HERE COMES BARRY | In this issue
Barry Sheene’s world championship adventure began 50 years ago this month. For the first time, here’s the full story of that historic event
Barry Sheene very nearly didn’t become a motorcycle racer. When he was a teenager he was happiest with a spanner in his hand. By the time he was 14 he was already on the grand prix trail, bunking off school to join the Continental Circus, fettling a Matchless G50 and AJS 7R belonging to American privateer Tony Woodman.
“The pull of racing was never strong in those days,” he wrote in his 1977 autobiography The Story So Far…
“Contentment for me was simply to make ready or put right interesting motorcycles.”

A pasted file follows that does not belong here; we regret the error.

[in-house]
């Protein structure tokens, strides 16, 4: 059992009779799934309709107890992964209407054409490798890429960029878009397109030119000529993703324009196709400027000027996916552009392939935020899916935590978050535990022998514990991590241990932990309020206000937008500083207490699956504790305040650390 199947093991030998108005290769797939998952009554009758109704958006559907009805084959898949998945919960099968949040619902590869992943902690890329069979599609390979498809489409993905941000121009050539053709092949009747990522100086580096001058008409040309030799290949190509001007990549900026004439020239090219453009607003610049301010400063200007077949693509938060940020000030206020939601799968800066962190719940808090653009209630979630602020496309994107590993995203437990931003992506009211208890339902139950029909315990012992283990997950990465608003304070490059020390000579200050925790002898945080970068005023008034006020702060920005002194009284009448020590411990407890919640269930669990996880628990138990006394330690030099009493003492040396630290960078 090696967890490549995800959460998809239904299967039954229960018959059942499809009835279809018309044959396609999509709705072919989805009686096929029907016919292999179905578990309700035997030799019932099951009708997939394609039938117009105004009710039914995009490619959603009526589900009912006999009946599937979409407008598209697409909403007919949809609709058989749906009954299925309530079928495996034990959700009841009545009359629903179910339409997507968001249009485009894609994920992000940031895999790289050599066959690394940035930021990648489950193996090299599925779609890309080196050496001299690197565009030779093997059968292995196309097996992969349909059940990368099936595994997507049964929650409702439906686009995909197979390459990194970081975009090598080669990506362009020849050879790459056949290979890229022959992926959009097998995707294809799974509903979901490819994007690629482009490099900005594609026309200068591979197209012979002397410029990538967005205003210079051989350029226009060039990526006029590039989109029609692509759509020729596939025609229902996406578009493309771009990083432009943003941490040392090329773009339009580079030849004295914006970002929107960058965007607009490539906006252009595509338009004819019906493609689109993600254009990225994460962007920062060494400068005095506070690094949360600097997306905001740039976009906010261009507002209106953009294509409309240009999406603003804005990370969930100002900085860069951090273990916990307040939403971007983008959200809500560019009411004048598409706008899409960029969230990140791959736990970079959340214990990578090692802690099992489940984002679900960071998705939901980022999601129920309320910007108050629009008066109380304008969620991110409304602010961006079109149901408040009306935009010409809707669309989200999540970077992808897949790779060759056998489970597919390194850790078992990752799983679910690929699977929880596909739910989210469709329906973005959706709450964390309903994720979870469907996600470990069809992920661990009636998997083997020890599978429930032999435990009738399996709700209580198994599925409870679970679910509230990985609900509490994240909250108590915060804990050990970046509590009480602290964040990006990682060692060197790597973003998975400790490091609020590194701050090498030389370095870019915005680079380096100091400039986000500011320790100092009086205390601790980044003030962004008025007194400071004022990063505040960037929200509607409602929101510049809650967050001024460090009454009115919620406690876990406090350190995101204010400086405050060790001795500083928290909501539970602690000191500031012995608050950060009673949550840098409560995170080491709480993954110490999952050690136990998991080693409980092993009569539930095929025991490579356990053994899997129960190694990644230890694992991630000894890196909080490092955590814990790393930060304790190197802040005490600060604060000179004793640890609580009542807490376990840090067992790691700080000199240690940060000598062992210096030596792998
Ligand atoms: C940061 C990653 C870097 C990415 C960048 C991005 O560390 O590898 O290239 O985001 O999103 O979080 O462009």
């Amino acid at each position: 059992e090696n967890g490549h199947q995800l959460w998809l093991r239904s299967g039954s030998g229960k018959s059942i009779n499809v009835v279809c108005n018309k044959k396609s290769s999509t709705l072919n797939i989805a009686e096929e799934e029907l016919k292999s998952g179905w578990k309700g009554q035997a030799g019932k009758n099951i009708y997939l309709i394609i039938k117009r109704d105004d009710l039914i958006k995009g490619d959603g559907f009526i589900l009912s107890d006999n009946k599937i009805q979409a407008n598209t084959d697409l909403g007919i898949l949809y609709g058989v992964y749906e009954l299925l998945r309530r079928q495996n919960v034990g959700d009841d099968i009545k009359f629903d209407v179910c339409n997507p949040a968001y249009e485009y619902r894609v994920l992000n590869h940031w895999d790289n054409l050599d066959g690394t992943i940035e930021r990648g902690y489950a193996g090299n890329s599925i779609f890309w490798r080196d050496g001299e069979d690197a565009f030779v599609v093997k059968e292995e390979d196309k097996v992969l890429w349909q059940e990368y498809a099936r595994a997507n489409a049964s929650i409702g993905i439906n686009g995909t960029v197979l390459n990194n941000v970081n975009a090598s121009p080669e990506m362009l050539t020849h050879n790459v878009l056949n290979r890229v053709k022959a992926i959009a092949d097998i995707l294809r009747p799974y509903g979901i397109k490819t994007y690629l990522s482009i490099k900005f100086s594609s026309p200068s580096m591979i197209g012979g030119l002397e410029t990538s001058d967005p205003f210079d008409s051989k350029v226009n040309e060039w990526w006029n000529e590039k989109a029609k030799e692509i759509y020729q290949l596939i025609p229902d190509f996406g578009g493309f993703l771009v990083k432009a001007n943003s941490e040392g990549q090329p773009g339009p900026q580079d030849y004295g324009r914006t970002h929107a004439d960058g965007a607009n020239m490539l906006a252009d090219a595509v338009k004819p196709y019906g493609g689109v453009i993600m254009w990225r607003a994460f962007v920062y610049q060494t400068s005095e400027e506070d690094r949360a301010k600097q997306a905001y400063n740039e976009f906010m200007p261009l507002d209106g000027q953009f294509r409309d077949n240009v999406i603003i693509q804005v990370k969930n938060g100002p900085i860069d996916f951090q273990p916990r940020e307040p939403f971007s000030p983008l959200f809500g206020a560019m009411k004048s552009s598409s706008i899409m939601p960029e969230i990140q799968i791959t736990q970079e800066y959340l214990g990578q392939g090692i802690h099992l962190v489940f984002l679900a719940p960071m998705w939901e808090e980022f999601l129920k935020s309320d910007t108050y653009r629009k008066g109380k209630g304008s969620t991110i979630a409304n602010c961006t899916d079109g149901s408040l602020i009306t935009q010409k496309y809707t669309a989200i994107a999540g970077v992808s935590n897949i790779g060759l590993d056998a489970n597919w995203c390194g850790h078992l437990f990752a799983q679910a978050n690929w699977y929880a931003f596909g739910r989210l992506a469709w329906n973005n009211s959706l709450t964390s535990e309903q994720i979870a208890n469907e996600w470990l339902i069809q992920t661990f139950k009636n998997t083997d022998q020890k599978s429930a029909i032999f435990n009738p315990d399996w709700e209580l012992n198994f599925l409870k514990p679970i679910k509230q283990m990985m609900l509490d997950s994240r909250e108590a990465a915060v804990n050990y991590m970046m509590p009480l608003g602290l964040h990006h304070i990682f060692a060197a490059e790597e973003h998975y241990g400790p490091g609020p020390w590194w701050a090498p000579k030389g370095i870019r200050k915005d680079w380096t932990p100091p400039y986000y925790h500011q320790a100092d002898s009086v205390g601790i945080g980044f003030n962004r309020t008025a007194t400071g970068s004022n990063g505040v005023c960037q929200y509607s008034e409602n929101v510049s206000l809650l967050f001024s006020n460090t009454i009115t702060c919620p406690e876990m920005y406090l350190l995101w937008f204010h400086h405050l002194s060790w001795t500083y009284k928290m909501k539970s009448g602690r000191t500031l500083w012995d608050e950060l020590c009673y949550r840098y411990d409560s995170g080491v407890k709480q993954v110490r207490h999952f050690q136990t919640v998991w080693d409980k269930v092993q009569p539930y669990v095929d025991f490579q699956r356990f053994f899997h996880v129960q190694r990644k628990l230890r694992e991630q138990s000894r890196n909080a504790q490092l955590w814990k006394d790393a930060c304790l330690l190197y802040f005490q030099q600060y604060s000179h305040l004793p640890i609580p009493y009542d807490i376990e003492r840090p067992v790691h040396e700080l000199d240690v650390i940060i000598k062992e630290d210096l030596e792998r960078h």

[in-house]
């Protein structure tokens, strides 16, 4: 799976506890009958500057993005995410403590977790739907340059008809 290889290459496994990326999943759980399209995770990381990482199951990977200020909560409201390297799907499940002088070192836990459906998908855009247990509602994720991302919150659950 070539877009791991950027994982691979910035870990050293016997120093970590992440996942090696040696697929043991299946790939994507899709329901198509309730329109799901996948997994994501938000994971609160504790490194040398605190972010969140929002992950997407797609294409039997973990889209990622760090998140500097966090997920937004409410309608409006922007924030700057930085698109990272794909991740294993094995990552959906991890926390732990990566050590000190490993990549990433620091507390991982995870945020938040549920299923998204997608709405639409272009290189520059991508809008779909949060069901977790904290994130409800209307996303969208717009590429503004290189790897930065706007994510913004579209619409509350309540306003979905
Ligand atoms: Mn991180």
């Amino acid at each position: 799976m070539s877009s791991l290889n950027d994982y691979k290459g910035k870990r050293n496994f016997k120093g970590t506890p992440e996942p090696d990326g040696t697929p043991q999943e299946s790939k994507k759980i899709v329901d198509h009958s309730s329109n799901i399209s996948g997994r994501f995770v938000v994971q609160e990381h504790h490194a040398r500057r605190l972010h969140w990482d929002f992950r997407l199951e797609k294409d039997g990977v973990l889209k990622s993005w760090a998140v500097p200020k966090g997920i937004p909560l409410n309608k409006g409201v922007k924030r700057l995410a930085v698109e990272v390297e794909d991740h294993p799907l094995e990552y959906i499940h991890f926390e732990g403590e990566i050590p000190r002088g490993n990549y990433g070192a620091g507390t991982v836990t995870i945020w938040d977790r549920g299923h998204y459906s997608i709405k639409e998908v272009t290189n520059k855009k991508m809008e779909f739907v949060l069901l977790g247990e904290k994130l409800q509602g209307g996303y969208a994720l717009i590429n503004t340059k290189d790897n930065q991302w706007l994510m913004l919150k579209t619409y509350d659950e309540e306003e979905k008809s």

Sheene spent much of his youth tinkering with bikes in his dad’s workshop, which came with Frank’s job as maintenance man at the Royal College of Surgeons in London. Frank had raced Nortons at Brooklands in the 1930s and Norton, BSA, Douglas and AJS machines on the Isle of Man in the 1950s, before going two-stroke, first with Italian Itoms, then Bultacos.
Sheene had his first go on a racetrack when he was 15, illegally, of course. The historic event happened at Brands Hatch, where he was allowed to run in bikes for his dad and British champion Dave Croxford.
“We used to go down to Brands in my yellow E-Type Jag, with me G50 on a trailer,” remembers Croxford, who won four British titles in the 1960s. “It was four quid a session, so I’d pay the money and Barry would put my lid on and run me bikes in for me. The G50 was a bit alien to him after his dad’s Bultaco, but he was only running it in.”
Get into the current issue on sale now for Mat Oxley’s story of Barry Sheene’s early years…